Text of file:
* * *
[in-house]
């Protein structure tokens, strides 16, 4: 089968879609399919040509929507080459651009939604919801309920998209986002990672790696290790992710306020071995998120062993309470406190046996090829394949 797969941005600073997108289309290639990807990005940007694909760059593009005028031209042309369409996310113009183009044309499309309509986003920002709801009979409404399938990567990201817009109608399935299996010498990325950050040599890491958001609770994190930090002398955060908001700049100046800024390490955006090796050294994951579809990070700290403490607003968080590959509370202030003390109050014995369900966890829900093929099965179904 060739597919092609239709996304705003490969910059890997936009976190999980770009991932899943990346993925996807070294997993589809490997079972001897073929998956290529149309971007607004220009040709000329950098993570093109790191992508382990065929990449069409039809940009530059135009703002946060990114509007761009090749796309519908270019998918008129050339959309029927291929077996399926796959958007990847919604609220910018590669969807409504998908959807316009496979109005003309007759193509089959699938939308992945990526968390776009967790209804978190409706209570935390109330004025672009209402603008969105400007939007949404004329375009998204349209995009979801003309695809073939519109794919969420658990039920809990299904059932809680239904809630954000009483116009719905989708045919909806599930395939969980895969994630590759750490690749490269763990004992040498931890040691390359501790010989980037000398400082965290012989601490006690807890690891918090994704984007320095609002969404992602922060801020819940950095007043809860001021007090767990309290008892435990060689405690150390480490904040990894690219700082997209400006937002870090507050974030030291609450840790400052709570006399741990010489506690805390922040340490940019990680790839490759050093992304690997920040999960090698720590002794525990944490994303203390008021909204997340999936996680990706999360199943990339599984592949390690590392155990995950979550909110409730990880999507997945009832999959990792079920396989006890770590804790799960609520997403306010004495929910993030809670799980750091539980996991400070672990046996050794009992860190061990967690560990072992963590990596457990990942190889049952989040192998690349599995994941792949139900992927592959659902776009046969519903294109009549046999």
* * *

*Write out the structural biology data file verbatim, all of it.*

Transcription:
[in-house]
């Protein structure tokens, strides 16, 4: 089968879609399919040509929507080459651009939604919801309920998209986002990672790696290790992710306020071995998120062993309470406190046996090829394949 797969941005600073997108289309290639990807990005940007694909760059593009005028031209042309369409996310113009183009044309499309309509986003920002709801009979409404399938990567990201817009109608399935299996010498990325950050040599890491958001609770994190930090002398955060908001700049100046800024390490955006090796050294994951579809990070700290403490607003968080590959509370202030003390109050014995369900966890829900093929099965179904 060739597919092609239709996304705003490969910059890997936009976190999980770009991932899943990346993925996807070294997993589809490997079972001897073929998956290529149309971007607004220009040709000329950098993570093109790191992508382990065929990449069409039809940009530059135009703002946060990114509007761009090749796309519908270019998918008129050339959309029927291929077996399926796959958007990847919604609220910018590669969807409504998908959807316009496979109005003309007759193509089959699938939308992945990526968390776009967790209804978190409706209570935390109330004025672009209402603008969105400007939007949404004329375009998204349209995009979801003309695809073939519109794919969420658990039920809990299904059932809680239904809630954000009483116009719905989708045919909806599930395939969980895969994630590759750490690749490269763990004992040498931890040691390359501790010989980037000398400082965290012989601490006690807890690891918090994704984007320095609002969404992602922060801020819940950095007043809860001021007090767990309290008892435990060689405690150390480490904040990894690219700082997209400006937002870090507050974030030291609450840790400052709570006399741990010489506690805390922040340490940019990680790839490759050093992304690997920040999960090698720590002794525990944490994303203390008021909204997340999936996680990706999360199943990339599984592949390690590392155990995950979550909110409730990880999507997945009832999959990792079920396989006890770590804790799960609520997403306010004495929910993030809670799980750091539980996991400070672990046996050794009992860190061990967690560990072992963590990596457990990942190889049952989040192998690349599995994941792949139900992927592959659902776009046969519903294109009549046999």